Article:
Hong Kong protests produce dividends for resistance
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Hey there, time traveller!
This article was published 17/06/2019 (1196 days ago), so information in it may no longer be current.
Having blocked a proposed extradition law, leaders of the Hong Kong popular resistance movement on Monday called for the resignation of Carrie Lam, the Hong Kong chief executive who proposed the extradition law and then suspended work on it in the face of mass protests. Ms. Lam rules Hong Kong as a viceroy for Chinese President Xi Jinping, whose Hong Kong appointees put her in office.
Removal of Ms. Lam may also have crossed the minds of Mr. Xi and his Beijing colleagues since she failed to quell the street protests and failed to open the way for China’s government to demand extradition of Hong Kong people who openly criticize the Chinese Communist Party and who defend the freedoms Hong Kong residents currently enjoy. Her place might be taken by someone more willing to use brute force against street demonstrators.
Mr. Xi has to weigh the risk that mass demonstrations started in Hong Kong might spread to other Chinese cities. The risk is slight because news from Hong Kong is heavily censored by the Beijing authorities, because the Chinese police are constantly on the alert for political unrest and because the Mandarin-speaking people of northern China are often unsympathetic to complaints from the Cantonese-speaking people in and around Hong Kong.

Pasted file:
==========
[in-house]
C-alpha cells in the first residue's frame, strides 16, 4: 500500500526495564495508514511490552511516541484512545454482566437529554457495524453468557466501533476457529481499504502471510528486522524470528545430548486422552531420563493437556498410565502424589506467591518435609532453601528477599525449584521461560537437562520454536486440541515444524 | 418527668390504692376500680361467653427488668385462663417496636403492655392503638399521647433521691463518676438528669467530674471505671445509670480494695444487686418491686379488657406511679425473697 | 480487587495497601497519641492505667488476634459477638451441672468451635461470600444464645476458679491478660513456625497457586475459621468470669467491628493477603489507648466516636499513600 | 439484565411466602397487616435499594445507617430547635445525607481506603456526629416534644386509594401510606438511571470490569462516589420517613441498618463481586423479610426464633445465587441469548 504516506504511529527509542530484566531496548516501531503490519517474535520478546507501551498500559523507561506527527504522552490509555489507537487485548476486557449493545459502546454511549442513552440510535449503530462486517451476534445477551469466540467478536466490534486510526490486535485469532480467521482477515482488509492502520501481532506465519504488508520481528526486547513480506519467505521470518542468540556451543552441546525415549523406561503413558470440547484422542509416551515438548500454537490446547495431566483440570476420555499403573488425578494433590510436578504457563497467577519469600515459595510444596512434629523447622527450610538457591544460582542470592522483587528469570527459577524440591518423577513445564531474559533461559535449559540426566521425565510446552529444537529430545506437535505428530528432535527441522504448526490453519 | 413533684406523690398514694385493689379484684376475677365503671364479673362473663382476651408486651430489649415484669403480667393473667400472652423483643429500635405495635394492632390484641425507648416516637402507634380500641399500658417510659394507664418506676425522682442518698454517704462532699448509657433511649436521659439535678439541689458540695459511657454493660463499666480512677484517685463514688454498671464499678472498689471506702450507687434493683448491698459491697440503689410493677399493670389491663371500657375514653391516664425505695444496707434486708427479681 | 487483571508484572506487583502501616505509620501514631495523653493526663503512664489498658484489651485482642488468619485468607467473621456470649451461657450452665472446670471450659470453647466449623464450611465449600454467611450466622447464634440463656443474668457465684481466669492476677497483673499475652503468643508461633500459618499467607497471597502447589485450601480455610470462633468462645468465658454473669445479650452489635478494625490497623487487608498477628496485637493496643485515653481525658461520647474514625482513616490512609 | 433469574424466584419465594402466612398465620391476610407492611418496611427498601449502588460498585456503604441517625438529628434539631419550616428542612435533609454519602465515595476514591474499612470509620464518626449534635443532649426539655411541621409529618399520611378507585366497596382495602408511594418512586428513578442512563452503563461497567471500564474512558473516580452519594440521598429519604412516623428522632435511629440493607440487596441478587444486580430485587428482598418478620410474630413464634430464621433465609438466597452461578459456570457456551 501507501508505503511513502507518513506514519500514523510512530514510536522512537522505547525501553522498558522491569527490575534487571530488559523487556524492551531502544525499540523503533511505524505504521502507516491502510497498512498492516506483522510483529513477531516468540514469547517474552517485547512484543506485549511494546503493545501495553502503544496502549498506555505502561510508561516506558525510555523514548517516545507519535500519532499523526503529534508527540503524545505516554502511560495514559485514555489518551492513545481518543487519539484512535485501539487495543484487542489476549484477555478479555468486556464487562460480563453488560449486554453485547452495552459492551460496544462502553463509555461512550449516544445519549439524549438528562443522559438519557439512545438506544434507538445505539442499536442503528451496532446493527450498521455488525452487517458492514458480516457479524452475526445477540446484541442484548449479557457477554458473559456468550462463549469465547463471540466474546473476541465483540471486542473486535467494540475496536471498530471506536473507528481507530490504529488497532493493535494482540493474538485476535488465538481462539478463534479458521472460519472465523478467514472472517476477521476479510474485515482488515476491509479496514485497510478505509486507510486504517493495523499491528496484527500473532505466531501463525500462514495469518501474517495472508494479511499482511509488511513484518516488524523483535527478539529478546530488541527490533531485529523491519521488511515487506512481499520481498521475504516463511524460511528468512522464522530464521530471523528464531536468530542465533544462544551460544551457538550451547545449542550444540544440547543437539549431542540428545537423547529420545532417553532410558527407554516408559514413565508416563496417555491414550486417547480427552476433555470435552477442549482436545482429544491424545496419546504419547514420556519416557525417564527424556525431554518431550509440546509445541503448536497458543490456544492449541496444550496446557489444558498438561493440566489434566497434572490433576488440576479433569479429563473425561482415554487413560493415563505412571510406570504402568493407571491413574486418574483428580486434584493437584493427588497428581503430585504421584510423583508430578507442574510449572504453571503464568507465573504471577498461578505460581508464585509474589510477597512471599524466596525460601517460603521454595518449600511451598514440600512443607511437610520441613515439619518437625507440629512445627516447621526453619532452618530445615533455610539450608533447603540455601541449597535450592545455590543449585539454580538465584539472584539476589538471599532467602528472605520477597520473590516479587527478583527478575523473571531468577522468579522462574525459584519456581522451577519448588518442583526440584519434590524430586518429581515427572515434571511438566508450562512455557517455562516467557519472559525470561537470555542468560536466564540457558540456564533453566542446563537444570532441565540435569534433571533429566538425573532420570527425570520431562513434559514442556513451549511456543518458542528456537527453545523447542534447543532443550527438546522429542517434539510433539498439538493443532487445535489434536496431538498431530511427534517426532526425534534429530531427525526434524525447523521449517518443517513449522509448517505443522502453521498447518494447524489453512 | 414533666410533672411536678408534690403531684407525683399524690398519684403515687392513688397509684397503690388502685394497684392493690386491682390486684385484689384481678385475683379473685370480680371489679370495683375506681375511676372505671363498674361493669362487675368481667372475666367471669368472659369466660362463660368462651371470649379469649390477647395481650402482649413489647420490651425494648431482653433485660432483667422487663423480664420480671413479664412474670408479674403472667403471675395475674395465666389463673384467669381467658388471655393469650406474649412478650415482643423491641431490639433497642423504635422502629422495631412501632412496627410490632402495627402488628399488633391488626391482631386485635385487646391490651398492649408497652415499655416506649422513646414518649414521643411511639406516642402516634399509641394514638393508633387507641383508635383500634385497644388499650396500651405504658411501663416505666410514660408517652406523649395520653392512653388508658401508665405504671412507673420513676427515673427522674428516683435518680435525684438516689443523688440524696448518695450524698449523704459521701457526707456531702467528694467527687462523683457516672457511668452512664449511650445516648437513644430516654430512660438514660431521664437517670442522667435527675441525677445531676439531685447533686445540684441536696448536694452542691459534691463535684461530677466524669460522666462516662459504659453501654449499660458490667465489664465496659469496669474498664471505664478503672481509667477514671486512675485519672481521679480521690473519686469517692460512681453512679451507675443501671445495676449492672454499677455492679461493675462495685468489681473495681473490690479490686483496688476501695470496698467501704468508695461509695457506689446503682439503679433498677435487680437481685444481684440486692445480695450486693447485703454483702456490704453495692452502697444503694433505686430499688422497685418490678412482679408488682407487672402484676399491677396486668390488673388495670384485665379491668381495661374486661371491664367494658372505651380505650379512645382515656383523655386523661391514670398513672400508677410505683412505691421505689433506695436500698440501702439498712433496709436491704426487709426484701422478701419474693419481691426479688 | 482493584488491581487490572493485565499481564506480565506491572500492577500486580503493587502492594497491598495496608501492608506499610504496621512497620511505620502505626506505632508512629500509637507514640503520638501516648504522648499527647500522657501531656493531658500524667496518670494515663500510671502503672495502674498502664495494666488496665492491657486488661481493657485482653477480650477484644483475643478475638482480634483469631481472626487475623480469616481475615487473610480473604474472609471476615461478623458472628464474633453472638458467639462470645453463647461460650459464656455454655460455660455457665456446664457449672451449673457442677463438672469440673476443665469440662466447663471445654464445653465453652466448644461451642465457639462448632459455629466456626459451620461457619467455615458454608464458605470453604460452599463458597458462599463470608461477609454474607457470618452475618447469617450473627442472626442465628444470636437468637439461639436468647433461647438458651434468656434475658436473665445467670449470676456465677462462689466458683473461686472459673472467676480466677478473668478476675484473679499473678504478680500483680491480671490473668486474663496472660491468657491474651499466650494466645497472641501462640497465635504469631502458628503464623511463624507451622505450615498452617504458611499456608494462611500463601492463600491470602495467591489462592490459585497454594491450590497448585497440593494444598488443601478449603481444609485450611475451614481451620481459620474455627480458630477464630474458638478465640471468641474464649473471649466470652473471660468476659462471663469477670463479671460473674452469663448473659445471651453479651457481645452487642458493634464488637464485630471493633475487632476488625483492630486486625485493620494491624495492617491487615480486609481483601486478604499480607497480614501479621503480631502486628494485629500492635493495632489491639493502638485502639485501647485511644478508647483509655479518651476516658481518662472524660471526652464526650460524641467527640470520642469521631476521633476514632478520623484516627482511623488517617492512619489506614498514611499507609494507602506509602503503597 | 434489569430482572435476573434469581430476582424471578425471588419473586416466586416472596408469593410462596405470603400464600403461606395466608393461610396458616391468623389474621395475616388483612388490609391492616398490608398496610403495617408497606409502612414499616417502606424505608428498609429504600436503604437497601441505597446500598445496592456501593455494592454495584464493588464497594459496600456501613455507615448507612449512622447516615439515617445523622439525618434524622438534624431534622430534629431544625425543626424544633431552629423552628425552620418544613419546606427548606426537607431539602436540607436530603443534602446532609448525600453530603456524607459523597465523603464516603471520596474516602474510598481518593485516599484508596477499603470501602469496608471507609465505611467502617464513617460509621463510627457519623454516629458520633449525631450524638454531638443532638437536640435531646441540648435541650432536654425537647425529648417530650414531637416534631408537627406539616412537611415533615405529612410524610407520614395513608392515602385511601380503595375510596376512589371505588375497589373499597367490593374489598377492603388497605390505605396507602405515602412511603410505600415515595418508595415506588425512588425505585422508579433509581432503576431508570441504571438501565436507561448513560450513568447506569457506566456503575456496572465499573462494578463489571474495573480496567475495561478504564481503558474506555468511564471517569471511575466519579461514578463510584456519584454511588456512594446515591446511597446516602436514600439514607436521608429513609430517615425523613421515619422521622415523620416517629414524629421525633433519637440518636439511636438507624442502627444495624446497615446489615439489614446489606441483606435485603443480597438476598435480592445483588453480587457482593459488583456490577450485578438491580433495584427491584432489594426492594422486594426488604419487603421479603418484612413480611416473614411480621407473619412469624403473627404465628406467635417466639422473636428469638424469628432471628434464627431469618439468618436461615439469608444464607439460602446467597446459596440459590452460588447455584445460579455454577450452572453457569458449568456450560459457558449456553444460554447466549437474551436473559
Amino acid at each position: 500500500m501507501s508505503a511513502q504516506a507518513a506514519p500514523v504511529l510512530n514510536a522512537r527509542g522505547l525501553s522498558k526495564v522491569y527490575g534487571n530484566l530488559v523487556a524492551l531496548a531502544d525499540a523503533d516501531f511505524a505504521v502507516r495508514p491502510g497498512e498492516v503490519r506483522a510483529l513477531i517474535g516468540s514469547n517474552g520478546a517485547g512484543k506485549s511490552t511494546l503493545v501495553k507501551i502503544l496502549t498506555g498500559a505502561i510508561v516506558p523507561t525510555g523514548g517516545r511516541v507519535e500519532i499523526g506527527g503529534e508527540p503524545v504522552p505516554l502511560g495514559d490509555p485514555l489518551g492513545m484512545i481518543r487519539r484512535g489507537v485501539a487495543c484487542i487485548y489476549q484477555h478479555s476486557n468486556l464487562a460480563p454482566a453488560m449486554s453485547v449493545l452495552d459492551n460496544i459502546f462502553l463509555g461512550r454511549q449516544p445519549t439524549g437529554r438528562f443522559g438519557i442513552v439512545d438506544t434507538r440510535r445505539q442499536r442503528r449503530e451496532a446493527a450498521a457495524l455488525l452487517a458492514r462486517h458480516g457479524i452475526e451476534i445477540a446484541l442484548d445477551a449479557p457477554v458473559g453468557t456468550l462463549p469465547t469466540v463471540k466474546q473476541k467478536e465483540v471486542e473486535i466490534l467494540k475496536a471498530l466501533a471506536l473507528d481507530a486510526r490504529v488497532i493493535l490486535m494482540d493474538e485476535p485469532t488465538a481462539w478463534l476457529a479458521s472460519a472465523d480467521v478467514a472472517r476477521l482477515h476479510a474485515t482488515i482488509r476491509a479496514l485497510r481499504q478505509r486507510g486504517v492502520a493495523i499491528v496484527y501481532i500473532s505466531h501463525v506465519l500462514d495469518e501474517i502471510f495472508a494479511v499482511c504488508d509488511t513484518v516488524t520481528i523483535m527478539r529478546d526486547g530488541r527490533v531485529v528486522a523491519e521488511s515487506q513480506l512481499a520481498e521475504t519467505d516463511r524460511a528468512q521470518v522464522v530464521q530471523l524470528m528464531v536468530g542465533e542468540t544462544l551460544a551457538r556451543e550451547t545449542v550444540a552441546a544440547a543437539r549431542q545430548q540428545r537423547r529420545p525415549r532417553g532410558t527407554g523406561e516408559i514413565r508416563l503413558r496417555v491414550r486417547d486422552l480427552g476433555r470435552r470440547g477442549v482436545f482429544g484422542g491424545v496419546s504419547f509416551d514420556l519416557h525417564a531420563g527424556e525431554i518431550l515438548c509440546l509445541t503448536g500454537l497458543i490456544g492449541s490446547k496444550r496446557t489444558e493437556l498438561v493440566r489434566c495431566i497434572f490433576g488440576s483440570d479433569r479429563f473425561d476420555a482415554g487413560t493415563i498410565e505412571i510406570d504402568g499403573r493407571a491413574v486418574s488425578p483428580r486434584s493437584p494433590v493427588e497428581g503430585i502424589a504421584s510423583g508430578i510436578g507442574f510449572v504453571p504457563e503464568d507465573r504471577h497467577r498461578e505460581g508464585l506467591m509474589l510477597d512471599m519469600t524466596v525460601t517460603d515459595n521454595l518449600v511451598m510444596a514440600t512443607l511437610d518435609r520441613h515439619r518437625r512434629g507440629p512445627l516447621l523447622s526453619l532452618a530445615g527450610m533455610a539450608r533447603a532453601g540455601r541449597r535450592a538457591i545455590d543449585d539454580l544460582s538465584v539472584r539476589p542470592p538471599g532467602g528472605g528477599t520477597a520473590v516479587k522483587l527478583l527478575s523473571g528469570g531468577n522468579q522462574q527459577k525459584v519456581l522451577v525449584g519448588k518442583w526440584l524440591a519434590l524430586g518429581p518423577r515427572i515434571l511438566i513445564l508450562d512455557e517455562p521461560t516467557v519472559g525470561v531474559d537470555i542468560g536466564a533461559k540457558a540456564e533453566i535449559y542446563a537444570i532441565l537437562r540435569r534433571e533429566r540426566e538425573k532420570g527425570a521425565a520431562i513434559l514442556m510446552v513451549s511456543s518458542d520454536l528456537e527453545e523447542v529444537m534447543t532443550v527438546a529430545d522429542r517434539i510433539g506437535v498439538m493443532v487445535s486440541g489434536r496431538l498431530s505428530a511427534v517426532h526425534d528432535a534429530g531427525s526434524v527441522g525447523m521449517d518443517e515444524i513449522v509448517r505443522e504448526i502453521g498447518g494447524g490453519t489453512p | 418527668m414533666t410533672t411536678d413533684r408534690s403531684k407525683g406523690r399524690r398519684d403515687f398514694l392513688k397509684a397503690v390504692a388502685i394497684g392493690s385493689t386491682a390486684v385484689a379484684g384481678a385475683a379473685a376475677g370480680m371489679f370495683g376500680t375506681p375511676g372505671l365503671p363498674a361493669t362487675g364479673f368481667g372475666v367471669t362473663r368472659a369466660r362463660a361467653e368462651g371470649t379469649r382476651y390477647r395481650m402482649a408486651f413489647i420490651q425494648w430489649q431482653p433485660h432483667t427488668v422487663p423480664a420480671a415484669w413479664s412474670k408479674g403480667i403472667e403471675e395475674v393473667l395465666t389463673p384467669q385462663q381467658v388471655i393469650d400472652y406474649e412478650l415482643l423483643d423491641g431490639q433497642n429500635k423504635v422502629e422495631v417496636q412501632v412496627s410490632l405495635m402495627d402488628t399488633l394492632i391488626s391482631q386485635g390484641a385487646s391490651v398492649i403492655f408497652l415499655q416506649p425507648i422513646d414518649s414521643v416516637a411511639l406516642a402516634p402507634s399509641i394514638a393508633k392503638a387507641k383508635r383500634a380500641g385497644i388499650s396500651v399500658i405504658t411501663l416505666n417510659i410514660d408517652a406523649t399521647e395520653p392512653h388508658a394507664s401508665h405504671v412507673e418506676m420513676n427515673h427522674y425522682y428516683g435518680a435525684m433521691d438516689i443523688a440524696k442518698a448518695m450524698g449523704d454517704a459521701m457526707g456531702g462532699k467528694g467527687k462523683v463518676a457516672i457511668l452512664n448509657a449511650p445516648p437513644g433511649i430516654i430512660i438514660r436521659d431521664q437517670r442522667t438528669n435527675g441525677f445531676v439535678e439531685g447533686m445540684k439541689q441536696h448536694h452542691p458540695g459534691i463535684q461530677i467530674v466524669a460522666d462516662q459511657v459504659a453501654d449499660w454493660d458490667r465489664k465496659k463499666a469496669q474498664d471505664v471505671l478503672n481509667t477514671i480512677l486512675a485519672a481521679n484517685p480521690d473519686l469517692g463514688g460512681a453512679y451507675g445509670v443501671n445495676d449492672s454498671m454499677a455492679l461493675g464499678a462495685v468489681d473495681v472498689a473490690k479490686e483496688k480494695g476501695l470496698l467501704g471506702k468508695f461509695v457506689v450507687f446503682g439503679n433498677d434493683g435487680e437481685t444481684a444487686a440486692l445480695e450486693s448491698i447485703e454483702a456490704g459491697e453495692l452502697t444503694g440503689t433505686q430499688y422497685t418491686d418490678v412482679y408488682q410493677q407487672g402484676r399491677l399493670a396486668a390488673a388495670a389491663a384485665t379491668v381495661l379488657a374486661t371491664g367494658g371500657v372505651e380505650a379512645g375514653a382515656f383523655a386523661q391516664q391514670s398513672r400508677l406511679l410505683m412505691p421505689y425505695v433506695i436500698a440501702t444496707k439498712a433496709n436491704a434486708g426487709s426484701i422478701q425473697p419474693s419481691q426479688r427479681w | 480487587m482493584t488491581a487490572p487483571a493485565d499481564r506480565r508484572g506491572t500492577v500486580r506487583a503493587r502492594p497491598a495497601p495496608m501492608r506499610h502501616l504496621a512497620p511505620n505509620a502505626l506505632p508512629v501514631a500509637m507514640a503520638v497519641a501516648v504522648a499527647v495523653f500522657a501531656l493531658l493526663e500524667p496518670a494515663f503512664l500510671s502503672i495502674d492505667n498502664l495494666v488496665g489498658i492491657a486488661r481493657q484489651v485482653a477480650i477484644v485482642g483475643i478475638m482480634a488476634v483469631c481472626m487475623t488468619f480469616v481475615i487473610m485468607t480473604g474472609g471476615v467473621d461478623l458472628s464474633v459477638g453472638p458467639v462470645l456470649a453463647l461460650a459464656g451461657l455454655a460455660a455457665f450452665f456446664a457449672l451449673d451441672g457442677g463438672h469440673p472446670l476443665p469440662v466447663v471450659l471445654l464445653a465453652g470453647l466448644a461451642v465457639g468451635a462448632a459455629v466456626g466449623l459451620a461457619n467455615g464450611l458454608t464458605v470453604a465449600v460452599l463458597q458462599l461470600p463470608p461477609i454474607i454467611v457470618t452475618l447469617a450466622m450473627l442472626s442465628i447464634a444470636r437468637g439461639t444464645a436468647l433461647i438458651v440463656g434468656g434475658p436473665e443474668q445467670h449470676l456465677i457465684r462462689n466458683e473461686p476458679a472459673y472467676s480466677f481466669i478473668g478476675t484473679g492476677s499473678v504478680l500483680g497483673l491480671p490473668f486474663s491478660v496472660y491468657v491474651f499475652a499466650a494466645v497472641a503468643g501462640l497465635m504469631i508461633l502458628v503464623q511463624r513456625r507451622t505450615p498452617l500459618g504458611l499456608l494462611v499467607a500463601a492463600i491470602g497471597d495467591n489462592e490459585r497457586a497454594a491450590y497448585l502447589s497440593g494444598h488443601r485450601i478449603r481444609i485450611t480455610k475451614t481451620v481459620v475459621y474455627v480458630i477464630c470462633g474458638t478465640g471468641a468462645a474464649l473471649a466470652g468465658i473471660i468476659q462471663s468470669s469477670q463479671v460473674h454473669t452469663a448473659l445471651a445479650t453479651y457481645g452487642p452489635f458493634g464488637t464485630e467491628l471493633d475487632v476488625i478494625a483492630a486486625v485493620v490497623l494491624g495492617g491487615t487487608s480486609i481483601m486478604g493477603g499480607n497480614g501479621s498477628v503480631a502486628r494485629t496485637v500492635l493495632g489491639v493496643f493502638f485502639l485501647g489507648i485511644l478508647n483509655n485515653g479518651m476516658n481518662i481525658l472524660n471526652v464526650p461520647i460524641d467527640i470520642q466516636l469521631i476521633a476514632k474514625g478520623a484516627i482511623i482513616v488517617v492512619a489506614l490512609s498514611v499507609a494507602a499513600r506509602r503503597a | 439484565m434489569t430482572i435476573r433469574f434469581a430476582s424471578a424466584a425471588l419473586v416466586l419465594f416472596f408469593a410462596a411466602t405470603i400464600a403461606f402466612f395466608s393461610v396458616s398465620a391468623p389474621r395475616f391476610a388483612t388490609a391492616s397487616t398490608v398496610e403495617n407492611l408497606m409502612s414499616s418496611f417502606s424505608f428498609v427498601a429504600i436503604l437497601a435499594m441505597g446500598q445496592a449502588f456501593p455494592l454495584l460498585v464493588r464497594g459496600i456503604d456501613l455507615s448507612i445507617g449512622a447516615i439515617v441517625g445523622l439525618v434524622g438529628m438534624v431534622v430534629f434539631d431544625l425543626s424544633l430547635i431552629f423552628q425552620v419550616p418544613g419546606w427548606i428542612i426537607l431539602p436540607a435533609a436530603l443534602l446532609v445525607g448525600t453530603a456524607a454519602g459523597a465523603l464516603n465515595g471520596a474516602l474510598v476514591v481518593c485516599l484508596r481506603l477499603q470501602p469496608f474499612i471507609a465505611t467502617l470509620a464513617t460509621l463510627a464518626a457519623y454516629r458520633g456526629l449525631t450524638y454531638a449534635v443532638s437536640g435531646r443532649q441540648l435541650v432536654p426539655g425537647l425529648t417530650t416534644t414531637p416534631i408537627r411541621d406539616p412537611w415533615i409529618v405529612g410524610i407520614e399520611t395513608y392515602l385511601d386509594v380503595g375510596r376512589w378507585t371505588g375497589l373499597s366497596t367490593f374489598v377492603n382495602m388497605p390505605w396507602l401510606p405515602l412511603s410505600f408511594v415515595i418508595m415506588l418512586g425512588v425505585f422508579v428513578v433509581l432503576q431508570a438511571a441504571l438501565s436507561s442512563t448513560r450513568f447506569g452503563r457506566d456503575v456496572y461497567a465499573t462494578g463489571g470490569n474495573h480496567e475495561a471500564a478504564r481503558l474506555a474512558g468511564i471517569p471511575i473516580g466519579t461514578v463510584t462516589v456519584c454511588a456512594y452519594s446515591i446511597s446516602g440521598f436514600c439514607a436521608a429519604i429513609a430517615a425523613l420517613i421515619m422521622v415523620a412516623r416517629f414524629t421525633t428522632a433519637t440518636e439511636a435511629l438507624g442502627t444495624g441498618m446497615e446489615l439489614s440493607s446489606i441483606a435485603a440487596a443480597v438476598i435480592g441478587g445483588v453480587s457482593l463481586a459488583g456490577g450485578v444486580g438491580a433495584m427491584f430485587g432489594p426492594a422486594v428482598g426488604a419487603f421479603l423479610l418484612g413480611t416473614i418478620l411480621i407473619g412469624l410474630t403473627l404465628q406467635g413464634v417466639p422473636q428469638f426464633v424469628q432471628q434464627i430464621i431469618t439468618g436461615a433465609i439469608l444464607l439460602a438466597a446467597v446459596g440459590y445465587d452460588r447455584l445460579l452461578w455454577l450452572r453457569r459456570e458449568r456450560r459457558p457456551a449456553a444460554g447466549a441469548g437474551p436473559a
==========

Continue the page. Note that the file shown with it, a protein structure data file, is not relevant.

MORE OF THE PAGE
But the Chinese Communist Party is extremely sensitive to disorder, as it showed in brutally suppressing the Tiananmen Square democracy movement 30 years ago.
At the same time, the rulers of China have to consider reactions in Taiwan. The Beijing government is eager to reunite Taiwan with China, promising special provisions to protect Taiwan’s capitalist system and democratic government. Heavy-handed action against Hong Kong would encourage Taiwanese who seek independence and would weaken those who seek closer ties with the mainland.
The extradition-law protests dramatically expressed the fear of Hong Kong people who feel the noose of Beijing control tightening around their necks. Ms. Lam and her colleagues underestimated the depth of that fear. Hong Kong is nearly midway through the 50-year period of special status promised to it when it returned under Chinese sovereignty in 1997. As the 2047 expiry of that promise looms closer, Hong Kong people — especially those under age 30 — are increasingly apprehensive about their prospects.
Canada has benefited greatly from trade with Hong Kong and Taiwan and immigration from the two territories. The longer their free-enterprise systems and democratic freedoms can be maintained, the better for Canada. The Beijing government is not listening to Canada these days, while the Meng Wanzhou extradition dispute continues, but this country has plenty of friends in Hong Kong and in Taiwan. Canada’s influence, such as it is, should support peaceful protest and defence of democratic values.
There is no merit in provoking China into brutal suppression of the Hong Kong resistance movement. There may be great merit in showing China and its people how deeply their Hong Kong and Taiwan neighbours fear and detest the political system that prevails on the mainland.
Ms. Lam serves at the pleasure of Mr. Xi. Her successor will do likewise. Ms. Lam at least showed the wisdom and flexibility to back away from a legislative measure that the territory’s people could not accept. The resistance movement should not try to throw her overboard until they are sure the next chief executive will suit them better.